Hamas threatened U.S. Senator during trial of Bridgeview Mosque member Muhammed Salah - Mayor Daley opens park donated by terrorist funders
November 26, 2006
MIM: The trial of Mohammed Salah, a prominent Hamas member who was convicted of being responsible for the murder of the American teenager David Boim was in process at the same time that Chicago mayor Daley dedicated a park donated by the terror HQ at the Bridgeview Mosque Foundation and funded by Salah supporters. Chicago Mayor Daly cut the ribbon together with known Hamas members Oussama Jamal and Jamal Said who appeared to be smirking at each other in one of the photos. Perhaps Mayor Daley and other city officials could put in a word for Bridgeview Mosque member Salah during his trial.The dedication of a Park by his accomplices and supporters also appears to be a PR stunt and a way to influence jury and public opinion by having them conclude that any terror mosque which 'donates; a park to the city cant be all bad -as long as they only kill Jews. http://www.dailysouthtown.com/news/143593,211nws7.article Testimony: Arrest of alleged Salah associate upset Hamas
November 21, 2006 By Chris Hack Staff writer
A congressional staffer testified Monday that a high-ranking senator in 1995 received a vaguely threatening fax from Hamas leaders upset about the U.S. detention of an alleged associate of Mohammed Salah.
Salah, of Bridgeview, is standing trial on federal charges that he aided Hamas, the militant Palestinian group considered a terrorist organization by the U.S. government.
Paul Matulic, now a staffer with the Senate Intelligence Committee, worked as foreign-policy advisor to U.S. Sen. Orrin Hatch (R-Utah) in 1995 when Hatch was chairman of the Senate Judiciary Committee. Matulic said the fax, printed on Hamas letterhead and signed by the group's spokesman in Amman, Jordan, protested the arrest of Mousa Abu Marzook on an Israeli extradition request.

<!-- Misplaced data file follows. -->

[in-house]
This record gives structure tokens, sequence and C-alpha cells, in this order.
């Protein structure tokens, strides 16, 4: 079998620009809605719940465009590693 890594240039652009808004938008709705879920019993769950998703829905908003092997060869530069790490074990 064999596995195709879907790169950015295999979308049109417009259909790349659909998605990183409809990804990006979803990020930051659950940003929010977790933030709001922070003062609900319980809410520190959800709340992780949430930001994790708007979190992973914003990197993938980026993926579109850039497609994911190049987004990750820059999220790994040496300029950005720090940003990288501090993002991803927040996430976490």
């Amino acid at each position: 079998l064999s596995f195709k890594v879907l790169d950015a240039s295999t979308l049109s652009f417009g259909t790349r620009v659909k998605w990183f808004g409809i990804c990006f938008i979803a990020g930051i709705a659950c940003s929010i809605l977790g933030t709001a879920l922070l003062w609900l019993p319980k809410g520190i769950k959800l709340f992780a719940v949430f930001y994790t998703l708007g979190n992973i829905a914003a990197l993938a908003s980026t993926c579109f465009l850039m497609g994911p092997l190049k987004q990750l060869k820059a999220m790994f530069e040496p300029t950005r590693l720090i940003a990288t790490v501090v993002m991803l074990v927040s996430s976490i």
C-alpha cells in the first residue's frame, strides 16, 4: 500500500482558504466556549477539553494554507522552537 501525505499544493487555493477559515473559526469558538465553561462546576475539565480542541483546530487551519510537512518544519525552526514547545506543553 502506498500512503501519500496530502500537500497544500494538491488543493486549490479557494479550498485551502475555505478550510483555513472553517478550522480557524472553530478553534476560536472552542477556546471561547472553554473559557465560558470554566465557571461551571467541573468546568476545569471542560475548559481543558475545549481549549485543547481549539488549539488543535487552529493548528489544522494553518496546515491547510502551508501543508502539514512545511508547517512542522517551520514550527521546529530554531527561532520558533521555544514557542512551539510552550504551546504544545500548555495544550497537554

Marzook, once the U.S.-based leader of Hamas' political bureau, allegedly helped funnel money to Salah for him to deliver to Hamas military leaders in the Occupied Territories.
Salah was arrested in Israel in 1993 and spent nearly five years in prison there. Marzook was arrested in New York in 1995 and held by the U.S. government at the request of Israel.
"The continued detention or handing-over of Dr. Marzook to the Israelis will produce a wave of outrage against the United States in various parts of the Arab and Muslim worlds," the Hamas fax to Hatch stated. "Serious repercussions could ensue as a result."
Matulic testified that he forwarded the fax to officials at the Justice Department, State Department and FBI.
"I was concerned that it could be deemed a threat," he said.
But under cross-examination, Matulic acknowledged that the letter, written in English, was generally professional in tone and even provided contact information for the Hamas spokesman.
"Is this the familiar way terrorists act, they send faxes to United States senators with their names and phone number on them?" Salah defense attorney Michael Deutsch asked.
"Not in my experience," Matulic said.
The letter asked Hatch to "kindly consider" intervening on behalf of Marzook, and a second fax from the group noted that Hamas had never targeted American interests.
"Hamas' struggle has always been confined to resisting the Zionist occupation of Palestine," the second fax stated.
Israel ultimately dropped the extradition request, and Marzook was allowed to go to Jordan. He now helps run Hamas from Syria.
The faxes came less than a year after then-President Bill Clinton signed an executive order, designating Hamas as a terrorist organization and making it illegal to send money to the group.
"We must and will pursue a comprehensive peace between Israel and all her neighbors in the Middle East," Clinton said in his 1995 State of the Union address. "Accordingly, ... I signed an executive order that will block the assets in the United States of terrorist organizations that threaten the disrupt the peace process."
The order outlawed all donations to Hamas, despite the fact the group does significant charitable work in the Occupied Territories.
"This prohibition includes donations meant to relieve human suffering," the official notice of the order stated.